Daughter of Jim Rogers from NC. That’s all I’ve got. Y’all take it and run with it.

Rogers, over and out.

James Packett’s Certificate of Death

September 25, 2012

My grandparents were married for less than 30 years when he died.  None of the grandchildren knew him, for the oldest one was my BigSis, and she was about two years old when he died.

My grandmother lived about another 50 years as a widow.  She had a dream once that she told me about when I was a little girl.

There was a knock at the door.  When she went to answer it, it was her husband.  He had a knife, and he was trying to come through the screen door to hurt her.  She asked him, “Why are you trying to hurt me?”  I remember that when she described the dream to me, her voice was her sweet little-old-lady voice, desolate and pleading.

I don’t remember anything else about the dream, if indeed there was more.  I suppose she woke up when her husband was trying to force his way through the door, and take it from me, when your husband tries to force his way through the door, you’d want to wake up, too.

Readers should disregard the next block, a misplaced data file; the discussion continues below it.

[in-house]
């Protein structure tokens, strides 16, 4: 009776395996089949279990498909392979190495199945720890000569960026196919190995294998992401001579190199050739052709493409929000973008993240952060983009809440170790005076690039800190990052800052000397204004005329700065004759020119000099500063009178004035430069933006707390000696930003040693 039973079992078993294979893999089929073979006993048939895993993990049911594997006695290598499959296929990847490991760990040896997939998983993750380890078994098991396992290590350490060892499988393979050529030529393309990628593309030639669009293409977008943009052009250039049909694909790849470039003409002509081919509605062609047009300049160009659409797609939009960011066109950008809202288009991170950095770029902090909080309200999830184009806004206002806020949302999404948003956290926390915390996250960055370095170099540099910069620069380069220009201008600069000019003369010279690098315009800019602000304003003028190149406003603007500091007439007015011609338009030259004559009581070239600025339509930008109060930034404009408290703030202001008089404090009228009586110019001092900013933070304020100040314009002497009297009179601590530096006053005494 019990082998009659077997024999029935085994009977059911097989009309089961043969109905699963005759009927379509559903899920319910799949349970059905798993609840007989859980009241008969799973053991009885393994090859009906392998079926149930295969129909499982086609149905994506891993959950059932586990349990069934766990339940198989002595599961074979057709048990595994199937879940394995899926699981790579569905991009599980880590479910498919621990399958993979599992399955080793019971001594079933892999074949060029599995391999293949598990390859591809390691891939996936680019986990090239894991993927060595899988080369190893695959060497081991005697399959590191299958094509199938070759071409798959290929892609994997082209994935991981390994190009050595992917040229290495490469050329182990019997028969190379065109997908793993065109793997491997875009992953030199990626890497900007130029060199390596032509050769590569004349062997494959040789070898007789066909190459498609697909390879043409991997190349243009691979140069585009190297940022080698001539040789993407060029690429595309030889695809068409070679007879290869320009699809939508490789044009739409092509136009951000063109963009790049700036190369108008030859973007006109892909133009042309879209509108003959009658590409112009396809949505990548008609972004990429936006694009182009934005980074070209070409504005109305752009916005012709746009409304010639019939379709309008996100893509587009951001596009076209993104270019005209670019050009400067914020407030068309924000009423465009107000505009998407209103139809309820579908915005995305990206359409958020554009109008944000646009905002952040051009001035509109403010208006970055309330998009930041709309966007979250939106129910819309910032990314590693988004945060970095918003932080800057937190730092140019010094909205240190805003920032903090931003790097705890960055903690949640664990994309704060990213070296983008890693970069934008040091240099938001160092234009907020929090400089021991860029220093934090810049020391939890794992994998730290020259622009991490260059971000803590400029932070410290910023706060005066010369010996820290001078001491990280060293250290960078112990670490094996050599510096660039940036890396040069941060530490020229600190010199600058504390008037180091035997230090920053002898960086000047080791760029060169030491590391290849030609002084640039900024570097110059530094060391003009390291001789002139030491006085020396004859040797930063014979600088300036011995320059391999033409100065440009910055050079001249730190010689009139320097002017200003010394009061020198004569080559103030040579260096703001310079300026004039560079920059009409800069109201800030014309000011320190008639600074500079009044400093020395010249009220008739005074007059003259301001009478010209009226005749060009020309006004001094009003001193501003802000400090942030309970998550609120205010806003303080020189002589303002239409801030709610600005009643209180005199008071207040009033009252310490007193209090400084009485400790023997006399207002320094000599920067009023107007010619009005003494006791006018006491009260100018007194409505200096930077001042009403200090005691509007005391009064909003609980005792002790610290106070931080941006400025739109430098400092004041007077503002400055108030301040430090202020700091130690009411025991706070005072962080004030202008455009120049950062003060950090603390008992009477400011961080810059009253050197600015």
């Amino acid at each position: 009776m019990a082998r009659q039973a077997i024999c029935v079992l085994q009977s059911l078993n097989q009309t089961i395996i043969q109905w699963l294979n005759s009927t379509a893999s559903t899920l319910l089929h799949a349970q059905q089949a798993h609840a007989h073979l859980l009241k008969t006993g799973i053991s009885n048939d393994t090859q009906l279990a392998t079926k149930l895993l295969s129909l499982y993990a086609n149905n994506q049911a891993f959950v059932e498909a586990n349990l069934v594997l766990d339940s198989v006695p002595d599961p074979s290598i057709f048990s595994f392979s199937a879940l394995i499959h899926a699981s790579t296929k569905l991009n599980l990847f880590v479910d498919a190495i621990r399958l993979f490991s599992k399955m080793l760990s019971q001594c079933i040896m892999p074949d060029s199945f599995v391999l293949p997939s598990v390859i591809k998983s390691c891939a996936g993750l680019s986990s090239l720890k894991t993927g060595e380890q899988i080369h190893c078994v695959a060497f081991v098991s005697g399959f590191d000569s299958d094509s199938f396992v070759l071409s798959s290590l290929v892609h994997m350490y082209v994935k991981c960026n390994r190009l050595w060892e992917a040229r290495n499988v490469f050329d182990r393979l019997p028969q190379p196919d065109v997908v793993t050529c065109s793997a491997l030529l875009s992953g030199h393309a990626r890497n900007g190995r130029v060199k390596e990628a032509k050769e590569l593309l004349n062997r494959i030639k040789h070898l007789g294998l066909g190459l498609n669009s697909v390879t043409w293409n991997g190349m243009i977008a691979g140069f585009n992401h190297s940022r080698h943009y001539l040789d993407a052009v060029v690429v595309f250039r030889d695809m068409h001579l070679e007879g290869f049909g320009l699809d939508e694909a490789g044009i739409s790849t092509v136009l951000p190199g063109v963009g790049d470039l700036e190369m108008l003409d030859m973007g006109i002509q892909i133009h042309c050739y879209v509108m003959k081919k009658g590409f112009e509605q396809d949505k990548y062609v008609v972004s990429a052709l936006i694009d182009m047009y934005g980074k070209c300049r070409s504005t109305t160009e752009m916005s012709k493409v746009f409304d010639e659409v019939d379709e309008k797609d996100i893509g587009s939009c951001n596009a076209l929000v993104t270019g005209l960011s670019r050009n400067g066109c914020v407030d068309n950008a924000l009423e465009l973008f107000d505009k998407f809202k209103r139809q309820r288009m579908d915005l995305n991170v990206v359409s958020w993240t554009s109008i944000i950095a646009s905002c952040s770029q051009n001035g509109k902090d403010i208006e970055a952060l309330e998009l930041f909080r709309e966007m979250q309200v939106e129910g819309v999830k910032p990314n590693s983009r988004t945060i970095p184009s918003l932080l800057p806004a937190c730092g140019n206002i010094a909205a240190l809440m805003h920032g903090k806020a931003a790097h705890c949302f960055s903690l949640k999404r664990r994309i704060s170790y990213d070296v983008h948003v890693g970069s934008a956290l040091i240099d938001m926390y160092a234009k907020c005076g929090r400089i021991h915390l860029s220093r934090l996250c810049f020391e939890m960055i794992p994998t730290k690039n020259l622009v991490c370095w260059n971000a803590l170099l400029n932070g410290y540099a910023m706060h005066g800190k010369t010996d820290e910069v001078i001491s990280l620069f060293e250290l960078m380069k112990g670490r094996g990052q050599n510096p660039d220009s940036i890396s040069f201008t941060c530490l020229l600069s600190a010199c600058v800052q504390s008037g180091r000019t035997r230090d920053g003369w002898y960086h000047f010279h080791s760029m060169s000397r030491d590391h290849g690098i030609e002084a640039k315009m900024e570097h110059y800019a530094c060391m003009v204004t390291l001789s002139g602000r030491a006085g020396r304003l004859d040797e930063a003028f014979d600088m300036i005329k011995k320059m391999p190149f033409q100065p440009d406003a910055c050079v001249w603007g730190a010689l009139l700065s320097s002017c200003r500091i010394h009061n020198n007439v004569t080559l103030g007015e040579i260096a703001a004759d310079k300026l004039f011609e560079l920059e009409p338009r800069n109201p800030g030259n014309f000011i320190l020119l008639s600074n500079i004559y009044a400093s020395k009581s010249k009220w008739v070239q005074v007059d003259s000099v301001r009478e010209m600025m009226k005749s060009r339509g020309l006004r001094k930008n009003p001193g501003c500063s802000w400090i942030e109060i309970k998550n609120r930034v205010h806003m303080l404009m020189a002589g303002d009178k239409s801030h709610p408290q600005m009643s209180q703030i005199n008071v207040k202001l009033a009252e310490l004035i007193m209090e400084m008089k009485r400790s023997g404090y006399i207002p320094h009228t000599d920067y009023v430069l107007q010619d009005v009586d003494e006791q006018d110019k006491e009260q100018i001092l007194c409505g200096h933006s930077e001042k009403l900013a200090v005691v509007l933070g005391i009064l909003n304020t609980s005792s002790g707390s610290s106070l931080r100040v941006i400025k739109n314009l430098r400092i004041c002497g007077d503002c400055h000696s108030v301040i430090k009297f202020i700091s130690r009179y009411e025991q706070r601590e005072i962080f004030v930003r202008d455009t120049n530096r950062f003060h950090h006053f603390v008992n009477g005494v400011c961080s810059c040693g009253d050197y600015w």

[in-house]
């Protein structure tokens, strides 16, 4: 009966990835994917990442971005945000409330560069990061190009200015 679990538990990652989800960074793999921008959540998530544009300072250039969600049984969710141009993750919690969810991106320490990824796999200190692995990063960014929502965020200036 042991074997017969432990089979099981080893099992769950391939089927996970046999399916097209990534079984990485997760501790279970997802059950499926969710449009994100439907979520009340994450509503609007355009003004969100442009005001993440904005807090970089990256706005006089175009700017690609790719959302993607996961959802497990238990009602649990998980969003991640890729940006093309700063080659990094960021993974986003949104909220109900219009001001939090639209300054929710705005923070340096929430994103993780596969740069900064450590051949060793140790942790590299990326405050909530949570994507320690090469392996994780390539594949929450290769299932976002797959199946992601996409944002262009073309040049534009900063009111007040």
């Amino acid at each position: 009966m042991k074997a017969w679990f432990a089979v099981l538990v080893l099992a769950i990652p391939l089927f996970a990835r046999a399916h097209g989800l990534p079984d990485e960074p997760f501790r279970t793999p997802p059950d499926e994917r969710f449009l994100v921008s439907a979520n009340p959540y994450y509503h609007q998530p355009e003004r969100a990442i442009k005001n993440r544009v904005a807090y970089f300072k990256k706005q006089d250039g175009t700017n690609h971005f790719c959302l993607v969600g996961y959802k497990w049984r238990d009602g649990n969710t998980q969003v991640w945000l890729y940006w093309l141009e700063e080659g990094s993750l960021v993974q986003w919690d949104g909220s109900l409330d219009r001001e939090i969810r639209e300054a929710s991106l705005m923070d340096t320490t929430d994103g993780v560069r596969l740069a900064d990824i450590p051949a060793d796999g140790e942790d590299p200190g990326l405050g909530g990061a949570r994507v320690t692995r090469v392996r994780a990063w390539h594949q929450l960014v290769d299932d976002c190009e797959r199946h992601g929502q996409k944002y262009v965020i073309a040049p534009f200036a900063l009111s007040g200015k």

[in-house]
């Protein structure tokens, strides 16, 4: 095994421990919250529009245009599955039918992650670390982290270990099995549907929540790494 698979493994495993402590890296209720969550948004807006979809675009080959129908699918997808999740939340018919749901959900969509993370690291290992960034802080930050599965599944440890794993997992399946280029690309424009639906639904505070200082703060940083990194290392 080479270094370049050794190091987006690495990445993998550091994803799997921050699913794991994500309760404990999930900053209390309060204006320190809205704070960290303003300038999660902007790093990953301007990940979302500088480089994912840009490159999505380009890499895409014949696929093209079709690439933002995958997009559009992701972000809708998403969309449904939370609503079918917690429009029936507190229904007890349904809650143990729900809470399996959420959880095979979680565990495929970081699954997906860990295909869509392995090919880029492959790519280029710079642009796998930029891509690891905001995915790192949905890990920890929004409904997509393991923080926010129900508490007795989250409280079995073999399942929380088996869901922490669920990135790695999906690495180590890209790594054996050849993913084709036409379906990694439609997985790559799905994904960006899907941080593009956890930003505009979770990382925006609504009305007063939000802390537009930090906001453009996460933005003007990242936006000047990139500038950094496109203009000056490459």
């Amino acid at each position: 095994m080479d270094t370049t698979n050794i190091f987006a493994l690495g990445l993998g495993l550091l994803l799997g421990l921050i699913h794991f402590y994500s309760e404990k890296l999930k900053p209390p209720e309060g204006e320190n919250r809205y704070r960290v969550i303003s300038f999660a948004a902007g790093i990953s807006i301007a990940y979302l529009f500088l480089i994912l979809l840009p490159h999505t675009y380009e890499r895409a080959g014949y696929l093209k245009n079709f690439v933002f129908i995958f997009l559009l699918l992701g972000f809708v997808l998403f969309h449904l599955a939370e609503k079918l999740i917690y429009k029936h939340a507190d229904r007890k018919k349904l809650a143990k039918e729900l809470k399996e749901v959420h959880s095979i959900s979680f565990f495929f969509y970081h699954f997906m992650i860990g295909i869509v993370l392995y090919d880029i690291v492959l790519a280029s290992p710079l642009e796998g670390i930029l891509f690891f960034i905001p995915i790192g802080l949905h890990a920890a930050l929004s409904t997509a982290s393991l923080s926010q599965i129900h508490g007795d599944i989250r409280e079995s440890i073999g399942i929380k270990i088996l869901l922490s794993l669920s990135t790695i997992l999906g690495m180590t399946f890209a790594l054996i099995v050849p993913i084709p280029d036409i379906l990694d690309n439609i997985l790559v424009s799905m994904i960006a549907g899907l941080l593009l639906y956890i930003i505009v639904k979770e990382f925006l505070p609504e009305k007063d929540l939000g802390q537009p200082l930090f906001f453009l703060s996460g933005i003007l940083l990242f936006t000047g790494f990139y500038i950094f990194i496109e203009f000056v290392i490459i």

I don’t know very much about my grandfather, just the bits that a few people who knew him have told me, and now the things I find on the internet.  He was in World War I, and was ill from being generally run down and having lung problems, I suppose from effects of mustard gas, but I’m only supposing.  I do know that he also worked in textile mills, and probably had fiber in his respiratory system.

Therefore, I was surprised today when I found his death certificate.  His primary cause of death is haematuria, which is blood in the urine, and his secondary causes of death are a general run-down condition and a duodenal ulcer.   I was also surprised to see that he was a construction foreman on a housing project.

He died on his birthday, but whoever filled out the death certificate put down the wrong month of birth, and I know, from working in many office settings, that it’s so easy to mis-state somehing.  My BigBroBob would have been less than a week old when James Packett died.  In those days, would my mother and the BigBro still have been in the hospital?  I’ve heard that the mother and baby stayed 10 days during those times.  Whatever the circumstances, it sounds like a very stressful time for the family.